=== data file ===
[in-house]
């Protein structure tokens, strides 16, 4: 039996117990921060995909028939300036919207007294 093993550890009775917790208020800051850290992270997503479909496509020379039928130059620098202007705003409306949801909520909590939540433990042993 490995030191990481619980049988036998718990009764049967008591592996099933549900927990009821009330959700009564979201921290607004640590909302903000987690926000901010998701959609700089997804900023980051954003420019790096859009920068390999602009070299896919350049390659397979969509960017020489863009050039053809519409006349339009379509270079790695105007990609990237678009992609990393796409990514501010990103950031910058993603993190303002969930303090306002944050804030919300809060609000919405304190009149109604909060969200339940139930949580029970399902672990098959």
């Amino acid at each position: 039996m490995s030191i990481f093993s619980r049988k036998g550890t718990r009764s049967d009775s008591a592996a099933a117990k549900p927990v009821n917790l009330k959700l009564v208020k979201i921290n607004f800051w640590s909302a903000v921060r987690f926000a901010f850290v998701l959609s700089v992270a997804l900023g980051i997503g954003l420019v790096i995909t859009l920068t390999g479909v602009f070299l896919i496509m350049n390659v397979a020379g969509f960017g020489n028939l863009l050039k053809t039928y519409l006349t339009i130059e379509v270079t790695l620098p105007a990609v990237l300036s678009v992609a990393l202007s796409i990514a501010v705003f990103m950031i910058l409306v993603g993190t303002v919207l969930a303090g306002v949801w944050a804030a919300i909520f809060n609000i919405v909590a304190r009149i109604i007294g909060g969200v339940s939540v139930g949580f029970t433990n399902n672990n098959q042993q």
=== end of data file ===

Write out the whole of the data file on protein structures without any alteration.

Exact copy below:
[in-house]
């Protein structure tokens, strides 16, 4: 039996117990921060995909028939300036919207007294 093993550890009775917790208020800051850290992270997503479909496509020379039928130059620098202007705003409306949801909520909590939540433990042993 490995030191990481619980049988036998718990009764049967008591592996099933549900927990009821009330959700009564979201921290607004640590909302903000987690926000901010998701959609700089997804900023980051954003420019790096859009920068390999602009070299896919350049390659397979969509960017020489863009050039053809519409006349339009379509270079790695105007990609990237678009992609990393796409990514501010990103950031910058993603993190303002969930303090306002944050804030919300809060609000919405304190009149109604909060969200339940139930949580029970399902672990098959």
């Amino acid at each position: 039996m490995s030191i990481f093993s619980r049988k036998g550890t718990r009764s049967d009775s008591a592996a099933a117990k549900p927990v009821n917790l009330k959700l009564v208020k979201i921290n607004f800051w640590s909302a903000v921060r987690f926000a901010f850290v998701l959609s700089v992270a997804l900023g980051i997503g954003l420019v790096i995909t859009l920068t390999g479909v602009f070299l896919i496509m350049n390659v397979a020379g969509f960017g020489n028939l863009l050039k053809t039928y519409l006349t339009i130059e379509v270079t790695l620098p105007a990609v990237l300036s678009v992609a990393l202007s796409i990514a501010v705003f990103m950031i910058l409306v993603g993190t303002v919207l969930a303090g306002v949801w944050a804030a919300i909520f809060n609000i919405v909590a304190r009149i109604i007294g909060g969200v339940s939540v139930g949580f029970t433990n399902n672990n098959q042993q």